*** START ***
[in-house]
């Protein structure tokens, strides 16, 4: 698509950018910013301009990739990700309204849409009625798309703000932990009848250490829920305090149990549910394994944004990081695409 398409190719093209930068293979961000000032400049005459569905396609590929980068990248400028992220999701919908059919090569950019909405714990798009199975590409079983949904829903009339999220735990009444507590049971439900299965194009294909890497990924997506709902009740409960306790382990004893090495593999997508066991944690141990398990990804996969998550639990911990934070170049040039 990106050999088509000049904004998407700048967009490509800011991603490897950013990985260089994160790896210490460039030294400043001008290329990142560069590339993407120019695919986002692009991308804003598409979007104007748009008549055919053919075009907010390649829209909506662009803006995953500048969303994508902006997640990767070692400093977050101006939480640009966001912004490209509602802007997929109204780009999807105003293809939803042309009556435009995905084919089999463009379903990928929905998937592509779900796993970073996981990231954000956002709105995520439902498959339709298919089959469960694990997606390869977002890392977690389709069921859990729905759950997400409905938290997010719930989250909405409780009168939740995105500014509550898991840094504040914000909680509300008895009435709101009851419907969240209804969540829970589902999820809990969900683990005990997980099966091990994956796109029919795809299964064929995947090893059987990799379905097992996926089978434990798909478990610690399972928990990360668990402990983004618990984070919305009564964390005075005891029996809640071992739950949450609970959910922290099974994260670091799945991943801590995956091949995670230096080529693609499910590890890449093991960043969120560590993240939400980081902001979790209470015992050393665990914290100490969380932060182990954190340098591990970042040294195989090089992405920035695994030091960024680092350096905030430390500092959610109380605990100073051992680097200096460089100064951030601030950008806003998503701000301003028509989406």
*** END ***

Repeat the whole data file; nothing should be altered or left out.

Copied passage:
[in-house]
């Protein structure tokens, strides 16, 4: 698509950018910013301009990739990700309204849409009625798309703000932990009848250490829920305090149990549910394994944004990081695409 398409190719093209930068293979961000000032400049005459569905396609590929980068990248400028992220999701919908059919090569950019909405714990798009199975590409079983949904829903009339999220735990009444507590049971439900299965194009294909890497990924997506709902009740409960306790382990004893090495593999997508066991944690141990398990990804996969998550639990911990934070170049040039 990106050999088509000049904004998407700048967009490509800011991603490897950013990985260089994160790896210490460039030294400043001008290329990142560069590339993407120019695919986002692009991308804003598409979007104007748009008549055919053919075009907010390649829209909506662009803006995953500048969303994508902006997640990767070692400093977050101006939480640009966001912004490209509602802007997929109204780009999807105003293809939803042309009556435009995905084919089999463009379903990928929905998937592509779900796993970073996981990231954000956002709105995520439902498959339709298919089959469960694990997606390869977002890392977690389709069921859990729905759950997400409905938290997010719930989250909405409780009168939740995105500014509550898991840094504040914000909680509300008895009435709101009851419907969240209804969540829970589902999820809990969900683990005990997980099966091990994956796109029919795809299964064929995947090893059987990799379905097992996926089978434990798909478990610690399972928990990360668990402990983004618990984070919305009564964390005075005891029996809640071992739950949450609970959910922290099974994260670091799945991943801590995956091949995670230096080529693609499910590890890449093991960043969120560590993240939400980081902001979790209470015992050393665990914290100490969380932060182990954190340098591990970042040294195989090089992405920035695994030091960024680092350096905030430390500092959610109380605990100073051992680097200096460089100064951030601030950008806003998503701000301003028509989406």